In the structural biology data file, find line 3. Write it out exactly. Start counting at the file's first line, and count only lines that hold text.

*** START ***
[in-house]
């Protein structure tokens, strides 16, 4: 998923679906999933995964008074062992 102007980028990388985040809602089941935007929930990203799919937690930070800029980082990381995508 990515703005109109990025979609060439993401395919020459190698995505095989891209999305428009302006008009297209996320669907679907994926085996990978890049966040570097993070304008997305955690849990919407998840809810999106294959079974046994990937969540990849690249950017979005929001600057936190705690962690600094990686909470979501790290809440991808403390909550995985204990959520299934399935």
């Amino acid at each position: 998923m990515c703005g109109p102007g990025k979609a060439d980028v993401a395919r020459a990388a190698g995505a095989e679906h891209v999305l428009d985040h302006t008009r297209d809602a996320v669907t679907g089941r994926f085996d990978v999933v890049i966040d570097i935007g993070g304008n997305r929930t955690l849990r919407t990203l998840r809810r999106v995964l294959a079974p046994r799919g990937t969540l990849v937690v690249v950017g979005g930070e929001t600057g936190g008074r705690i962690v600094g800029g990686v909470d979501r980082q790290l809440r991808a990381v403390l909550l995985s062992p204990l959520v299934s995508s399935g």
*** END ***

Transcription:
């Amino acid at each position: 998923m990515c703005g109109p102007g990025k979609a060439d980028v993401a395919r020459a990388a190698g995505a095989e679906h891209v999305l428009d985040h302006t008009r297209d809602a996320v669907t679907g089941r994926f085996d990978v999933v890049i966040d570097i935007g993070g304008n997305r929930t955690l849990r919407t990203l998840r809810r999106v995964l294959a079974p046994r799919g990937t969540l990849v937690v690249v950017g979005g930070e929001t600057g936190g008074r705690i962690v600094g800029g990686v909470d979501r980082q790290l809440r991808a990381v403390l909550l995985s062992p204990l959520v299934s995508s399935g």